Now supposing all these circumstances, vicarious satisfaction for sin seems to me easily and perfectly justifiable. To make this appear, attend to the three following observations:

(1) There is nothing in it at all contrary to justice. If any innocent person were punished against his will, or laid under a necessity of suffering for the cause of another, it would evidently be repugnant to the idea of justice. But when it is done, as by the supposition, willingly and freely, injustice is wholly excluded. If we could indeed suppose ignorance and rashness in the undertaking, so that he consented to what he did not understand, there would be injustice, but this also is wholly excluded in the case before us.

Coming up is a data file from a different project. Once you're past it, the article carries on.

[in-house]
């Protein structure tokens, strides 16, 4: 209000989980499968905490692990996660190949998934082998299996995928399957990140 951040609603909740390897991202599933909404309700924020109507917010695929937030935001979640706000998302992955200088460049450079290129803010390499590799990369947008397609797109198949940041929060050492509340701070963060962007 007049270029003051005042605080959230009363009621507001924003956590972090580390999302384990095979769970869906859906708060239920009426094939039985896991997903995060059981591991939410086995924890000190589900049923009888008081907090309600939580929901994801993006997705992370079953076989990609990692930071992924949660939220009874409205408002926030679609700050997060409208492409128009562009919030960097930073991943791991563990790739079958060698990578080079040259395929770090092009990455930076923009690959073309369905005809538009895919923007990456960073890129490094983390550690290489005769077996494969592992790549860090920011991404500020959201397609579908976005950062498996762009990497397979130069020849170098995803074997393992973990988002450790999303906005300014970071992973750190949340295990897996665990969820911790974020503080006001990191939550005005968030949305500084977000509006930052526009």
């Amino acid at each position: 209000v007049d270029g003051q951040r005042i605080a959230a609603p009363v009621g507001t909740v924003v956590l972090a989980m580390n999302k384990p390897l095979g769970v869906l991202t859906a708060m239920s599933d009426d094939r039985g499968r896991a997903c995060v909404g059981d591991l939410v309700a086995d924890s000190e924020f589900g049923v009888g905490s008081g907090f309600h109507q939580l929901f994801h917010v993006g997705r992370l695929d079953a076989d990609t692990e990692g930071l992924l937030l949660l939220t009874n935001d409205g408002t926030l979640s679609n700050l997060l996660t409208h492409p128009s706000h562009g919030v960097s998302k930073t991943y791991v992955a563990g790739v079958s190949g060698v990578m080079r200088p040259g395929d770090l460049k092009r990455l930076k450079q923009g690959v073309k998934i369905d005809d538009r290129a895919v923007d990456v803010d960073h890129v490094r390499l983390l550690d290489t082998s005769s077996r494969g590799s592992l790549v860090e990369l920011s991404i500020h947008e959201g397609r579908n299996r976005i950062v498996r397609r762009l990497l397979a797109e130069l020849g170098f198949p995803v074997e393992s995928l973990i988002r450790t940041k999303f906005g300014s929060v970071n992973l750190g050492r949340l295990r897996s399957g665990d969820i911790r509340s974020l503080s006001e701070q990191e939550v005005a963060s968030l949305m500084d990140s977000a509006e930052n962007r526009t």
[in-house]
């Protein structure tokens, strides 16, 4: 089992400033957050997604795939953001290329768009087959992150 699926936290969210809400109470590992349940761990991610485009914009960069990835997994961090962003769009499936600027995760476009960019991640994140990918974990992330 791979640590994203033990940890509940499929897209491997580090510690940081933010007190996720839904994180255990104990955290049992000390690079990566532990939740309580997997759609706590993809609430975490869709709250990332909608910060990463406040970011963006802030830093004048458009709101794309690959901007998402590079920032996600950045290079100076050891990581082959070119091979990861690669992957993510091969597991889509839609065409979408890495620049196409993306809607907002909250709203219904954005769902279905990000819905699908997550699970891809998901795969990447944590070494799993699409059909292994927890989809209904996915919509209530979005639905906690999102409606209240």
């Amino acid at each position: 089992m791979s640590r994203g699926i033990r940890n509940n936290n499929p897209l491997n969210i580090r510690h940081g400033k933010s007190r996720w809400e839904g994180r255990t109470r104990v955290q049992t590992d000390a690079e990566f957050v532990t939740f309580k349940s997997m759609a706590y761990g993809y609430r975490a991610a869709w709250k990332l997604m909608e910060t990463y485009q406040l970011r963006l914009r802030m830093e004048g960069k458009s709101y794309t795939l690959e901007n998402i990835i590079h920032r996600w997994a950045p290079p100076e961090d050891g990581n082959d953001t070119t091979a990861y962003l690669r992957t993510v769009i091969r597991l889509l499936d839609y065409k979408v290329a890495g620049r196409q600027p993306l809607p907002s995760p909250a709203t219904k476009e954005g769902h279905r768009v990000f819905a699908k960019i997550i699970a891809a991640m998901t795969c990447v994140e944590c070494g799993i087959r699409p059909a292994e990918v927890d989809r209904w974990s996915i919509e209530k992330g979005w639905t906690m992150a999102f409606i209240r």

(2) There is nothing in it contrary to utility, because it has precisely the same effect in demonstrating the evil of sin in the one case as in the other. In any human government it certainly serves as much to ratify the law, and in many cases the exacting the debt with rigor of a surety is a more awful sanction to the law, than even the satisfaction of the offending party. We have not in all history I think, an instance of this kind so striking as the lawgiver of the Lorrians who had made a law, that adultery should be punished with the loss of both the eyes. His own son was shortly after convicted of the crime; and to fulfill the law, he suffered one of his own eyes to be put out, and one of his son's. Everybody must perceive that such an example was a greater terror to others than if the law had been literally inflicted on the offender. After having mentioned these two particulars, I observe that the thing is in a most precise and exact manner laid down in scripture. It is impossible to invent expressions, that are either more strong or more definite than are there to be found. It is an observation of some of the Socinian writers that the word satisfaction is not to be found in scripture, and in this they often triumph: but nothing can be more ridiculous, for satisfaction is a modern term of art, and unknown in that sense to antiquity. But can there be anything more plain than that it is intended to express the very meaning so fully, and so variously expressed both in the scriptures and the heathen writers. The word in the Old Testament most frequently used is, atoning, making atonement for sin or for the soul. What could be more plain than not only the great day of atonement, but the daily sacrifice, in which certain men were appointed to represent the people of Israel and lay their hands on the head of the devoted beast; and confess the sins of the people, which had not any other intelligible meaning than the transferring the guilt from the sinner to the victim. The sprinkling the blood in the Old Testament upon the horns of the altar, whence by allusion the blood of Christ is called the blood of sprinkling, carries this truth in it, in the plainest manner — and the prophecies of Isaiah, chap. 53. 5. "he was" wounded for our transgression," &c. "When he shall give his soul an offering for sin." But were there the least obscurity in the type, the truth as stated in the New Testament, would put the matter out of all doubt. The expressions are so many that we cannot, and we need not enumerate them all — "redeemed — bought with a price — redeemed not with corruptible things, as silver or gold, but with the precious blood of Christ— This is my blood shed for many, for the remission of sins — he gave himself a ransom for all — unto him that loved us, and warned us from our sins in his own blood."